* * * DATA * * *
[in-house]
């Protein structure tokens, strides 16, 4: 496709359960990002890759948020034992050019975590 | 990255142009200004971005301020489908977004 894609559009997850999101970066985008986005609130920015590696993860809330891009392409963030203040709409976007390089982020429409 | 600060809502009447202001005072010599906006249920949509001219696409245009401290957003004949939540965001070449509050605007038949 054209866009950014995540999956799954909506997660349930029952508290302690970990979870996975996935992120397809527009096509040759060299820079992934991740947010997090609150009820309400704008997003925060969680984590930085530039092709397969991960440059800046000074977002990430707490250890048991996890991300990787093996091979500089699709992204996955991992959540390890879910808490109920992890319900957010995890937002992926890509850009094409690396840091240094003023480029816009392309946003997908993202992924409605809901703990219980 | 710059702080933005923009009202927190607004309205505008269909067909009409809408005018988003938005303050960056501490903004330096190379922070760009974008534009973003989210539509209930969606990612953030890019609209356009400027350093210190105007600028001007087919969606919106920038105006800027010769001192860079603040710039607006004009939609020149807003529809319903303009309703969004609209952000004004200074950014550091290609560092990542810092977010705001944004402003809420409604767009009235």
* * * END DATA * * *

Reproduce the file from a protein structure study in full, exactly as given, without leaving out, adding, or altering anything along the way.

[in-house]
């Protein structure tokens, strides 16, 4: 496709359960990002890759948020034992050019975590 | 990255142009200004971005301020489908977004 894609559009997850999101970066985008986005609130920015590696993860809330891009392409963030203040709409976007390089982020429409 | 600060809502009447202001005072010599906006249920949509001219696409245009401290957003004949939540965001070449509050605007038949 054209866009950014995540999956799954909506997660349930029952508290302690970990979870996975996935992120397809527009096509040759060299820079992934991740947010997090609150009820309400704008997003925060969680984590930085530039092709397969991960440059800046000074977002990430707490250890048991996890991300990787093996091979500089699709992204996955991992959540390890879910808490109920992890319900957010995890937002992926890509850009094409690396840091240094003023480029816009392309946003997908993202992924409605809901703990219980 | 710059702080933005923009009202927190607004309205505008269909067909009409809408005018988003938005303050960056501490903004330096190379922070760009974008534009973003989210539509209930969606990612953030890019609209356009400027350093210190105007600028001007087919969606919106920038105006800027010769001192860079603040710039607006004009939609020149807003529809319903303009309703969004609209952000004004200074950014550091290609560092990542810092977010705001944004402003809420409604767009009235």